- What’s On
You kings and warriors! May your vows be crown’d
And Troy’s proud walls lie level with the ground.
If Achilles could see the city today, truly levelled, he would surely give a cheer, though of course Homer might have been putting words into the Greek god’s mouth in the Iliad (this translation is by Alexander Pope). Whatever happened in those far off days, the story of the sack of Troy (Truva) has come down to us as the greatest and oldest epic of the ancient world.
To visit the much excavated site is an education – and an exercise in imagination. Scattered across the coastal plains of Troad are foundations from nine distinct epochs from its 4,000-years’ existence, brought to light by Heinrich Schliemann. The deep north-south trench the German archaeologist made through the layers to find King Priam’s treasure hoard is still visible from the summit above the plain. Walls and towers, sanctuaries and Priam’s royal palace have all been identified or guessed at. The only thing to have been rebuilt is the fabled wooden horse that Homer tells us was rolled in one night through the west gate in a scheme dreamed up by Odysseus. Nearby tumuli are said to be the burial mounds of Achilles, Ajax and Antilochus.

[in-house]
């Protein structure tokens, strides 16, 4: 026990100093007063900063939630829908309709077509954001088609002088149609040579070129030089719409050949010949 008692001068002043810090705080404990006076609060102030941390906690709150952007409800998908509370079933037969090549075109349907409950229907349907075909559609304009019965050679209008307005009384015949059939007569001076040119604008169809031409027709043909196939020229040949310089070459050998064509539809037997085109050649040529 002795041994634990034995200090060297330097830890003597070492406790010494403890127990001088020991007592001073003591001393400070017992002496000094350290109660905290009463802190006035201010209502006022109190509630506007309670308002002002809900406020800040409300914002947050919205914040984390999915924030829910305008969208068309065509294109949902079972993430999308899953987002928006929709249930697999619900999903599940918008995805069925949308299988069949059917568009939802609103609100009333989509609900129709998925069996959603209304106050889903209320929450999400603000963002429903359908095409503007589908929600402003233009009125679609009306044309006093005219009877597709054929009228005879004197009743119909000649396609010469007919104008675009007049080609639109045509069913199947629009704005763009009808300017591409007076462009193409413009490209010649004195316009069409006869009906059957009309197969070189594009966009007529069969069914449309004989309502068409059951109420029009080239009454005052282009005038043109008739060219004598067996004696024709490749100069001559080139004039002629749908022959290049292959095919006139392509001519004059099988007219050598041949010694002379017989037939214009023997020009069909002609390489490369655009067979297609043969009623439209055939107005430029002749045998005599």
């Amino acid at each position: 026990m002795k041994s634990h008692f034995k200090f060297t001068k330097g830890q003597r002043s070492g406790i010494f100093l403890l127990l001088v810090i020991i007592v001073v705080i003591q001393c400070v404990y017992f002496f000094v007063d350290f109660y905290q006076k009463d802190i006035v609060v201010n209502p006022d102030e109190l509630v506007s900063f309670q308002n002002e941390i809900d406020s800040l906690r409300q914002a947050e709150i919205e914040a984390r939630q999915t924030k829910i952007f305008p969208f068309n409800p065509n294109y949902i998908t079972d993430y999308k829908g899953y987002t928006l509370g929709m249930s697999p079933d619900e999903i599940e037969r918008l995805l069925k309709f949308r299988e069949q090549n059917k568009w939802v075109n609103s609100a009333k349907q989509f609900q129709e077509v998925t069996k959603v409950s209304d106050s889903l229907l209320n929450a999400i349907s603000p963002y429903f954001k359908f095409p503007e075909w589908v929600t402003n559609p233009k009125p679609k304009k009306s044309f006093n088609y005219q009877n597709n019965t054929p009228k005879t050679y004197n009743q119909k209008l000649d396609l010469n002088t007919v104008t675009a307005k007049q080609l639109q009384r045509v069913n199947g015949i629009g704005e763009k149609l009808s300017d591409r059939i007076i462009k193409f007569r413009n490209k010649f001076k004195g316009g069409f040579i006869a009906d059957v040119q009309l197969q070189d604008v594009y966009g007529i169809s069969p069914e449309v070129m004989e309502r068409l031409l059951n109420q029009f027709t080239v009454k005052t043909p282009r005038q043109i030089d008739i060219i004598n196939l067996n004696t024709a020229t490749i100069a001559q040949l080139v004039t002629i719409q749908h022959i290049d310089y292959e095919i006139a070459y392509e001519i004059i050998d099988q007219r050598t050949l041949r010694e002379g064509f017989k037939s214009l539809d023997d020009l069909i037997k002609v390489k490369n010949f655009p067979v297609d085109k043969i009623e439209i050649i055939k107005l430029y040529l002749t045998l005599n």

2018 has been proclaimed Turkey’s Year of Troy, when a new museum on the site is due to open.